LAUREL COUNTY, Ky. —
The hustle and bustle and financial woes of Christmas draw to a close as the celebrated day arrives tomorrow.
Christmas was always an amazing time during my childhood. Being the only child who was raised by my mother and grandmother, Christmas (and other holidays) meant my aunts, uncles, and cousins would soon be present and I would no longer be the sole child on the premises. It meant laughter and lots of cooking going on the kitchen, visits by other family members, and that indescribable moment when Aunt Norma and Uncle Fred would FINALLY get up on Christmas Day (even though it was still early morning) so my cousins and myself could go raid the gifts under the Christmas tree.
I was raised very untraditionally to other kids my age. When my parents divorced, Mom and I lived with my grandmother, who lived in the home my grandfather began building — and never finished out — when he died in 1939. The house sat lengthwise to the road, rather than facing the road, so the Christmas tree was always put by the window in the ‘spare room’ used only when we had company. When Uncle Fred and Aunt Norma came to visit, they slept in that room, so we had to wait until they gave us the say-so before we went barging excitedly into the bedroom.
But the gifts were not the highlight of the season for me — it was the presence of my cousins, aunts and uncles who gathered for the family celebration. It was the closeness of family, the joy of togetherness, and the experience of sharing.
When Mammaw died, we four oldest grandchildren were in our teens and getting ready to spread our wings into the world. Uncle Fred and Aunt Norma didn’t come home for Christmas anymore because they had their own family. Uncle J.R. died the April after Mammaw’s death in September, so that eliminated another part of the family get-together for holidays. Uncle Kenneth and Aunt Barbara and Darrell, when they lived close by, continued the family tradition of the holidays, but when they moved to another state, holidays were usually just Mom and me.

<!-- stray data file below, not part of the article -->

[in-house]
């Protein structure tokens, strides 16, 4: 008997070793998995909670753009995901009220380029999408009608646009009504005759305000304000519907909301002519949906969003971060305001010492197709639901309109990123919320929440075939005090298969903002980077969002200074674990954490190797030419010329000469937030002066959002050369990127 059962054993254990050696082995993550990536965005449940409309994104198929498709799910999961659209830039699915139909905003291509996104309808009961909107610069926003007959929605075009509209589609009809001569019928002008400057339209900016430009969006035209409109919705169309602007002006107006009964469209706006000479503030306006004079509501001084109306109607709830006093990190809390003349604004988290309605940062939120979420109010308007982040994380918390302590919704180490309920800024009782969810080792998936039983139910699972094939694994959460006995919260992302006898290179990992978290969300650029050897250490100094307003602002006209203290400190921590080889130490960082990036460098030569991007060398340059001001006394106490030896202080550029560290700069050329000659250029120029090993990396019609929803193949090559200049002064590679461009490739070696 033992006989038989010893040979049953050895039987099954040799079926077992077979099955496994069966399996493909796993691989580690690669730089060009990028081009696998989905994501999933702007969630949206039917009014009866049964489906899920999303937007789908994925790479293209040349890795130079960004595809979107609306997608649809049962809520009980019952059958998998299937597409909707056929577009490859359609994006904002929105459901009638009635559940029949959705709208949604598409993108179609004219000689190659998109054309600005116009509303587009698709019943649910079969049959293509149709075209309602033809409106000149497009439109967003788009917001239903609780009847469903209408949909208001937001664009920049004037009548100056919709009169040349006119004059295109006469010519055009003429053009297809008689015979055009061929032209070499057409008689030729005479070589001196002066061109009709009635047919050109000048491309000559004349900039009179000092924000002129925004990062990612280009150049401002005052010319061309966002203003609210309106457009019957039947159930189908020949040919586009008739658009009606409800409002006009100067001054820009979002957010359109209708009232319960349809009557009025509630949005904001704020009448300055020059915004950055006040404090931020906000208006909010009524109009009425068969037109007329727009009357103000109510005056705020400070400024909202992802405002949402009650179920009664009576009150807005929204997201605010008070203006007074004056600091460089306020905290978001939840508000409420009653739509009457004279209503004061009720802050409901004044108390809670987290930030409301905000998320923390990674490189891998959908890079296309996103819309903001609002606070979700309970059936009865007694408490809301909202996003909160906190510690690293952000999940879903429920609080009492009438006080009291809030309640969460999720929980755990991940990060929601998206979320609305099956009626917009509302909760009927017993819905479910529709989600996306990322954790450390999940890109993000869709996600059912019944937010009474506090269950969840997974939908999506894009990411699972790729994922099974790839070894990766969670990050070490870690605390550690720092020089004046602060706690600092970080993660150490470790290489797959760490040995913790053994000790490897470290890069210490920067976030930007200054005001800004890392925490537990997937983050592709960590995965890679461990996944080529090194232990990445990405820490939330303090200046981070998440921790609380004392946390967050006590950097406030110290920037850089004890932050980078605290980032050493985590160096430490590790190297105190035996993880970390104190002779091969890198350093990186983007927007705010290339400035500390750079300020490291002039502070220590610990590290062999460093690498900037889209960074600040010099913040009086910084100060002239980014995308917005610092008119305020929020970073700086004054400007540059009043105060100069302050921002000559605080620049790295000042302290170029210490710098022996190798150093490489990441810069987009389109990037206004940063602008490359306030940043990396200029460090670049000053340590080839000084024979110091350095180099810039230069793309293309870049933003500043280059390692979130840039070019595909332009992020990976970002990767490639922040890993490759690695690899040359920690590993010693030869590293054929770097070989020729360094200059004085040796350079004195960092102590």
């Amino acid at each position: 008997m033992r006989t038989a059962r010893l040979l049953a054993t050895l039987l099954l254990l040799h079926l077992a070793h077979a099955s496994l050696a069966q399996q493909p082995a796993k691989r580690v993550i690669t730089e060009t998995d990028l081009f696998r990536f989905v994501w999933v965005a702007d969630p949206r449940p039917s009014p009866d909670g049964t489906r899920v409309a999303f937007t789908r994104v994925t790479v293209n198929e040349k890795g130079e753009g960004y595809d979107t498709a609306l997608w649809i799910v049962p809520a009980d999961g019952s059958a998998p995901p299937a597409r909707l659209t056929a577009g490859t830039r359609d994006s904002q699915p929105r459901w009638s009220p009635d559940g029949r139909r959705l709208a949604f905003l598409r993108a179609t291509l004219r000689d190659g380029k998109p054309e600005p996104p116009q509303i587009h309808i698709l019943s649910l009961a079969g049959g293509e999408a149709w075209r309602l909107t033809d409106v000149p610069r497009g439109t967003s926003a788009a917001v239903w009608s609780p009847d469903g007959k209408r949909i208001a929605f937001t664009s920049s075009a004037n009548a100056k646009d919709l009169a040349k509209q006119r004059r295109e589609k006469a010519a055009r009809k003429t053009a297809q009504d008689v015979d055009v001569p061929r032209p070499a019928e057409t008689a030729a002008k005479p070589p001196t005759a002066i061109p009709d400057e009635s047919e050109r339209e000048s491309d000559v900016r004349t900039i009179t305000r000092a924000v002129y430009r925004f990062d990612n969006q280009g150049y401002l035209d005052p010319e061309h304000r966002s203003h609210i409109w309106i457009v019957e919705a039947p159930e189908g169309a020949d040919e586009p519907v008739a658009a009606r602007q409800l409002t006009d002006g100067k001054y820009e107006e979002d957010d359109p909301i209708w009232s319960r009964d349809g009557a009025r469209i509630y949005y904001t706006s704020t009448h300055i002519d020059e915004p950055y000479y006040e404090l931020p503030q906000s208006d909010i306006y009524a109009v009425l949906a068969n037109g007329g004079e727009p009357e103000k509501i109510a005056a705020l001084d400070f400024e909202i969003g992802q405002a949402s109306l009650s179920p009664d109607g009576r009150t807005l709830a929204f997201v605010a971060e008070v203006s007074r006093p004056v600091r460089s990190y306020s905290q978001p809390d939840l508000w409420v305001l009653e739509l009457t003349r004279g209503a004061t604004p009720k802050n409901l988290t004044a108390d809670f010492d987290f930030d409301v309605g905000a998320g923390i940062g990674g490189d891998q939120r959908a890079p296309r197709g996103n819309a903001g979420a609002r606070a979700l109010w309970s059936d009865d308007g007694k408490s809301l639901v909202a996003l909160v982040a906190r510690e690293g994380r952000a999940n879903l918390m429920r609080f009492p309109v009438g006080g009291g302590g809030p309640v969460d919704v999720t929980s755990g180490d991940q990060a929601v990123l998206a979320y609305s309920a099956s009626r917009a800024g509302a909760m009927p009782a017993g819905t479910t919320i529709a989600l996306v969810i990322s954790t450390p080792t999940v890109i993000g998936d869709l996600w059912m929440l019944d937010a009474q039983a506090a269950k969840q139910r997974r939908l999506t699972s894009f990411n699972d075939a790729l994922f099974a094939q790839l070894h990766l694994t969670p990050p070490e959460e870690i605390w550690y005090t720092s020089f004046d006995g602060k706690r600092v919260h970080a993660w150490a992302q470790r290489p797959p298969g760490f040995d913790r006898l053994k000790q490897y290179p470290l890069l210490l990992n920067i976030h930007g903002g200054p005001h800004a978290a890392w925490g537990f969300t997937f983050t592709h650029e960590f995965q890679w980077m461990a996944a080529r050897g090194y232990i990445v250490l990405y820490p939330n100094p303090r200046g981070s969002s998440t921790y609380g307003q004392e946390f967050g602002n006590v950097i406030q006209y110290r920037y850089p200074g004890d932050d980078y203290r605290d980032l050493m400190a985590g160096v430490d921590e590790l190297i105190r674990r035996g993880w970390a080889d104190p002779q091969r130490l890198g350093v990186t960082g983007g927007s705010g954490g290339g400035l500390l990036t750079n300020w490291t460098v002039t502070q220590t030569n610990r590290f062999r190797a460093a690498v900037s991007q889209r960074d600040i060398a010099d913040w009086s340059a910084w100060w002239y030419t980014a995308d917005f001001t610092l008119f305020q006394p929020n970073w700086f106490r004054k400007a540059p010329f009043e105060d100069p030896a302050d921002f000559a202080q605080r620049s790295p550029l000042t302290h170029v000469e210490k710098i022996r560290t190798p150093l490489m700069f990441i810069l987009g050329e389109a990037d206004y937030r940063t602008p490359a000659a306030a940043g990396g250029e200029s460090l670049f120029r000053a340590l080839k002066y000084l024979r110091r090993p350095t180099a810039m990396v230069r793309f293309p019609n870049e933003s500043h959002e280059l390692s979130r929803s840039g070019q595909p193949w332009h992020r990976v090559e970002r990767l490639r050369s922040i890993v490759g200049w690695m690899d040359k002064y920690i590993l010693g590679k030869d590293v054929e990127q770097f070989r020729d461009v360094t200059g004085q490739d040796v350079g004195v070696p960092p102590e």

The adjustment was traumatic. Christmas, despite the number of gifts, just wasn’t Christmas anymore. Like every family, we had our problems and conflicts, but holidays were a happy time for family, not a setting for a family feud.
Today’s society doesn’t seem to follow the traditions that were standard in my younger years. Families are at odds with one another, or don’t enjoy being together at all. Drugs, alcohol, unstable behavior, and materialism have ruined our world. The levels of respect and morals have crumbled and empathy and understanding seemingly is a thing of the past for many people.
In the aftermath of the Newtown, Conn., school shootings, it is imperative that we as a society cherish life. Christmas should be a day of celebration, as even the troops during past wars have called a cease-fire and set aside a few hours of peace.
The season of Christmas originated as a recognition of unselfish giving and sacrifice, not of money and goods or presents and lighted trees. It is about the birth of Jesus in the most humble setting and trials of life. It should be our ultimate goal to share goodwill and teach our children to honor tradition and instill respect into their lives. Christmas should be less about iPhone, iPad, iPod and “I want,” and more “I love you” and “thank you.”
With that said, I wish each of you a happy and enjoyable Christmas Day and the days after. May peace and love be your guide. Merry Christmas!